Transactions are up 4 per cent year on year in third quarter and rally by a quarter in prime central London
Average house prices saw a return to growth in November a er several months of slowdown. The average value of a home in England and Wales in the month increased by £818, up 0.3 per cent. At £300,859 in November, the average price also remains above the £300,000 mark, which it crossed last December.
On an annual basis, growth continues to weaken. At 0.9 per cent it’s at its lowest since April 2012, but the return to monthly growth may signal the culmination of a turnaround that can be seen since September, when monthly price falls started to slow. London and the South East remain a pull on the market, though.
Without them, annual price increases are 3.3 per cent, up from 3.2 per cent in October.
Transactions in November 2017 in England & Wales are estimated to be 77,500, marginally up on the same month last year.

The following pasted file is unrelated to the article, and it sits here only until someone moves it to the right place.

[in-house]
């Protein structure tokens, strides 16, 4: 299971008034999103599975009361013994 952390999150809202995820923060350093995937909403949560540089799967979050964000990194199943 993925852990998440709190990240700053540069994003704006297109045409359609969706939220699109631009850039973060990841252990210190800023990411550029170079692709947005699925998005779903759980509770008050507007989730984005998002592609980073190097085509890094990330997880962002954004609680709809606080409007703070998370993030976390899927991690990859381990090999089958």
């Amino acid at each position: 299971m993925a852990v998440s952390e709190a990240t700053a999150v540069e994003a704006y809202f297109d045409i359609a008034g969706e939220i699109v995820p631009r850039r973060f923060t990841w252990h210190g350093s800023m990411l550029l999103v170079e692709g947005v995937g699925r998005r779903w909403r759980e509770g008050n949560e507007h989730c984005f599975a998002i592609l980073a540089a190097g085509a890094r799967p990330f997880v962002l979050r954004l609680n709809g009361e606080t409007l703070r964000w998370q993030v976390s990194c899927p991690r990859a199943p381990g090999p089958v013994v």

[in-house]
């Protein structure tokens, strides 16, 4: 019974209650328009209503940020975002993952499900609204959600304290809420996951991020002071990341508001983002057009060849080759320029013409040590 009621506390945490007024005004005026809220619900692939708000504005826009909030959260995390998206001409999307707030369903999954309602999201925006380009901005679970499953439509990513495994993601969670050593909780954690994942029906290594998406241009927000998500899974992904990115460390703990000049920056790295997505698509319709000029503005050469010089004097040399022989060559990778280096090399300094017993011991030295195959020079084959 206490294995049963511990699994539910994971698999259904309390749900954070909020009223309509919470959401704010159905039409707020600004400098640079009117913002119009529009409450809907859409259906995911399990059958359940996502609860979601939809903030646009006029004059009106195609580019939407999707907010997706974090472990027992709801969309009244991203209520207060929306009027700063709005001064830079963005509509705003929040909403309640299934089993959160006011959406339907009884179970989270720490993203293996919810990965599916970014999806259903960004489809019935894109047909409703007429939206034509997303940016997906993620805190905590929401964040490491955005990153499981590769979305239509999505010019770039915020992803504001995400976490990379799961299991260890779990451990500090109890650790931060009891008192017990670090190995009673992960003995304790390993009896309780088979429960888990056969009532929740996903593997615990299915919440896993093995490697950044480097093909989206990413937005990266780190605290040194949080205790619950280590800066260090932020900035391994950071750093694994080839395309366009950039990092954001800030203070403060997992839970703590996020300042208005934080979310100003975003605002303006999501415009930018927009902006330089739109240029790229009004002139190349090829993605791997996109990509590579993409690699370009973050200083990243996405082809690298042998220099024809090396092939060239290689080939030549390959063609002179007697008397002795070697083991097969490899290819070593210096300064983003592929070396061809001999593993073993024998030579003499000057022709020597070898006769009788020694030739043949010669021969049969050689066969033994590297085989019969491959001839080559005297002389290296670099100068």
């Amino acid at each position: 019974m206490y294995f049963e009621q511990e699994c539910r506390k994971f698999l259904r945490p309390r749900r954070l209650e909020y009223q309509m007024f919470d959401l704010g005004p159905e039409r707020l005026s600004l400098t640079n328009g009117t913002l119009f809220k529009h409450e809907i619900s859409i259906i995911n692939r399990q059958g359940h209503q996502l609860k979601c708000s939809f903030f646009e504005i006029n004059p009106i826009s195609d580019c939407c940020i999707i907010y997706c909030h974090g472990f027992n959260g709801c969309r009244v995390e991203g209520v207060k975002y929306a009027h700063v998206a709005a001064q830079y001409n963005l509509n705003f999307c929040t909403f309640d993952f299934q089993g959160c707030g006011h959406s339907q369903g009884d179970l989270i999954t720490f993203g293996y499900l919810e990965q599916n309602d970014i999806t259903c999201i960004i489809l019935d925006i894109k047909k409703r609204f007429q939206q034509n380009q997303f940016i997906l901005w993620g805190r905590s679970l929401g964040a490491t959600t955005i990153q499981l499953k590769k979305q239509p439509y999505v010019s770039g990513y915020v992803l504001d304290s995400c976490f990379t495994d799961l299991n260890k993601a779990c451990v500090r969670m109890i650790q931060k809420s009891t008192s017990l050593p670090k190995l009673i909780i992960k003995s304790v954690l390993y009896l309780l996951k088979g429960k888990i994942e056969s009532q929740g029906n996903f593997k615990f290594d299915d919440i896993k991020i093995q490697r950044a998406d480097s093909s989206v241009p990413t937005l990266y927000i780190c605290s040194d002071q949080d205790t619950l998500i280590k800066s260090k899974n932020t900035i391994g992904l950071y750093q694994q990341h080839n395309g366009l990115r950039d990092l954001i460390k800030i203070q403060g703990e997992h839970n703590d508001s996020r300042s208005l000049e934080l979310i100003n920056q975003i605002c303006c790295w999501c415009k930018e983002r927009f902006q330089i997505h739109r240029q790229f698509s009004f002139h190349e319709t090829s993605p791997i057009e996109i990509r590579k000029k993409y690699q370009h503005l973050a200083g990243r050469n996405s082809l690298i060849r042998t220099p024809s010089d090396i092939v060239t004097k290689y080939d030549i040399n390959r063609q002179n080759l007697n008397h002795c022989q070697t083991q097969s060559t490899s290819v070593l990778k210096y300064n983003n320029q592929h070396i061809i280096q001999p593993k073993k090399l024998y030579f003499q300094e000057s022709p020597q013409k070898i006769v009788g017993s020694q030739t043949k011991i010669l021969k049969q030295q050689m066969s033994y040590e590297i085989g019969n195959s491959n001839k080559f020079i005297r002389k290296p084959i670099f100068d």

Prices in the Greater London area fell 0.6 per cent in October to £586,987, down 3 per cent from a year ago. The key pressure on prices continues to be a ordability, and recently published gures from the O ce for National Statistics’ Annual Survey of Hours and Earnings (ASHE) show the scale of the challenge.
Taking the ASHE gures for median annual earnings in the capital (£36,010) as a ratio to median house prices (£460,000) gives a gure of 12.8. That compares to just 4.7 and 4.8 in Scotland and the North East, respectively – the two cheapest regions in the UK.
The impact of a ordability is also re ected where prices have been dropping most: the 11 most expensive of London’s 33 boroughs have seen prices fall 5 per cent in the last 12 months; the second 11 are down 2.6 per cent; and the cheapest third have risen 0.2 per cent.